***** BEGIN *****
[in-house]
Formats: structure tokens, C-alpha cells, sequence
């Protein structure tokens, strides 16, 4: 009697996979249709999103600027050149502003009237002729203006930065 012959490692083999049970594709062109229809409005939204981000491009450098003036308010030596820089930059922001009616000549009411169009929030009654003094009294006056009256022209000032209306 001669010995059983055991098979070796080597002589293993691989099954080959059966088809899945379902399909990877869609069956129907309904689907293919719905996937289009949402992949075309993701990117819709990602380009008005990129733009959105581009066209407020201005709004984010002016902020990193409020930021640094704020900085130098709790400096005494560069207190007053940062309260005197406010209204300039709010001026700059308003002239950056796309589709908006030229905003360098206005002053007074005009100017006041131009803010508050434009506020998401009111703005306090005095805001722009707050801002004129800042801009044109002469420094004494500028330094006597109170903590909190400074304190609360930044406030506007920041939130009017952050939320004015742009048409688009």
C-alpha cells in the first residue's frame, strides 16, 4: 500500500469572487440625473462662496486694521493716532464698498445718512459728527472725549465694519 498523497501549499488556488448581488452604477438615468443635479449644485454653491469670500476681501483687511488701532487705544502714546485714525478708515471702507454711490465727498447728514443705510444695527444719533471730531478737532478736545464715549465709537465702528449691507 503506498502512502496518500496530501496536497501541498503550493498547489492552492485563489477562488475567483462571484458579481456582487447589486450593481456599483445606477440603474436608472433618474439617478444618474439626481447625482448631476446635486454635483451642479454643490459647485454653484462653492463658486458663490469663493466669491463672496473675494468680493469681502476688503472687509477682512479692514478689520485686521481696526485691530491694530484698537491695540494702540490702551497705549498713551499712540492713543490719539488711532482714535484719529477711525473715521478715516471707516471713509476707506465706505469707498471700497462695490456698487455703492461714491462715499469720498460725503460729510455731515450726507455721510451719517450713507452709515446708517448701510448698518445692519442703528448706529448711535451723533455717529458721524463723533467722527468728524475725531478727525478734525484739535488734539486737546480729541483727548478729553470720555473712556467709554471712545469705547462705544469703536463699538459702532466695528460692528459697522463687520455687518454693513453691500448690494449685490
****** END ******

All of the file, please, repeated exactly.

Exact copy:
[in-house]
Formats: structure tokens, C-alpha cells, sequence
């Protein structure tokens, strides 16, 4: 009697996979249709999103600027050149502003009237002729203006930065 012959490692083999049970594709062109229809409005939204981000491009450098003036308010030596820089930059922001009616000549009411169009929030009654003094009294006056009256022209000032209306 001669010995059983055991098979070796080597002589293993691989099954080959059966088809899945379902399909990877869609069956129907309904689907293919719905996937289009949402992949075309993701990117819709990602380009008005990129733009959105581009066209407020201005709004984010002016902020990193409020930021640094704020900085130098709790400096005494560069207190007053940062309260005197406010209204300039709010001026700059308003002239950056796309589709908006030229905003360098206005002053007074005009100017006041131009803010508050434009506020998401009111703005306090005095805001722009707050801002004129800042801009044109002469420094004494500028330094006597109170903590909190400074304190609360930044406030506007920041939130009017952050939320004015742009048409688009």
C-alpha cells in the first residue's frame, strides 16, 4: 500500500469572487440625473462662496486694521493716532464698498445718512459728527472725549465694519 498523497501549499488556488448581488452604477438615468443635479449644485454653491469670500476681501483687511488701532487705544502714546485714525478708515471702507454711490465727498447728514443705510444695527444719533471730531478737532478736545464715549465709537465702528449691507 503506498502512502496518500496530501496536497501541498503550493498547489492552492485563489477562488475567483462571484458579481456582487447589486450593481456599483445606477440603474436608472433618474439617478444618474439626481447625482448631476446635486454635483451642479454643490459647485454653484462653492463658486458663490469663493466669491463672496473675494468680493469681502476688503472687509477682512479692514478689520485686521481696526485691530491694530484698537491695540494702540490702551497705549498713551499712540492713543490719539488711532482714535484719529477711525473715521478715516471707516471713509476707506465706505469707498471700497462695490456698487455703492461714491462715499469720498460725503460729510455731515450726507455721510451719517450713507452709515446708517448701510448698518445692519442703528448706529448711535451723533455717529458721524463723533467722527468728524475725531478727525478734525484739535488734539486737546480729541483727548478729553470720555473712556467709554471712545469705547462705544469703536463699538459702532466695528460692528459697522463687520455687518454693513453691500448690494449685490